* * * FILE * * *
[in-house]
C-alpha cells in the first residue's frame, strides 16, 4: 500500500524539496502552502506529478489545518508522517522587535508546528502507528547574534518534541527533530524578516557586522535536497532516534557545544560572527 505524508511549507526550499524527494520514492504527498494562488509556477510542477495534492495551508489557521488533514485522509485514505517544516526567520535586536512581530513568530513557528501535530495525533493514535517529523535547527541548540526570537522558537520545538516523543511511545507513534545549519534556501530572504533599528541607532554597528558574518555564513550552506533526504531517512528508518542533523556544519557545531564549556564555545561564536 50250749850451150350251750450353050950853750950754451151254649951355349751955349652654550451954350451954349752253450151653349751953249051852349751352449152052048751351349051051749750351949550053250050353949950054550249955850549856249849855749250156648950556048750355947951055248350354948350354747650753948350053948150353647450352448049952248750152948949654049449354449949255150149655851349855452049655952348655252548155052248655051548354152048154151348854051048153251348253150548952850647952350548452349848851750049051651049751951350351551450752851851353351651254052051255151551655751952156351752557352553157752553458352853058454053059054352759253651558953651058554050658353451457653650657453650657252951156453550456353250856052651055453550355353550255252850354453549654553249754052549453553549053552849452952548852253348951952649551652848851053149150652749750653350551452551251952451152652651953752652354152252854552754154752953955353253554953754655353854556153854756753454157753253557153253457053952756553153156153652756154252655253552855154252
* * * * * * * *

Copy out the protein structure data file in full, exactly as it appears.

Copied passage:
[in-house]
C-alpha cells in the first residue's frame, strides 16, 4: 500500500524539496502552502506529478489545518508522517522587535508546528502507528547574534518534541527533530524578516557586522535536497532516534557545544560572527 505524508511549507526550499524527494520514492504527498494562488509556477510542477495534492495551508489557521488533514485522509485514505517544516526567520535586536512581530513568530513557528501535530495525533493514535517529523535547527541548540526570537522558537520545538516523543511511545507513534545549519534556501530572504533599528541607532554597528558574518555564513550552506533526504531517512528508518542533523556544519557545531564549556564555545561564536 50250749850451150350251750450353050950853750950754451151254649951355349751955349652654550451954350451954349752253450151653349751953249051852349751352449152052048751351349051051749750351949550053250050353949950054550249955850549856249849855749250156648950556048750355947951055248350354948350354747650753948350053948150353647450352448049952248750152948949654049449354449949255150149655851349855452049655952348655252548155052248655051548354152048154151348854051048153251348253150548952850647952350548452349848851750049051651049751951350351551450752851851353351651254052051255151551655751952156351752557352553157752553458352853058454053059054352759253651558953651058554050658353451457653650657453650657252951156453550456353250856052651055453550355353550255252850354453549654553249754052549453553549053552849452952548852253348951952649551652848851053149150652749750653350551452551251952451152652651953752652354152252854552754154752953955353253554953754655353854556153854756753454157753253557153253457053952756553153156153652756154252655253552855154252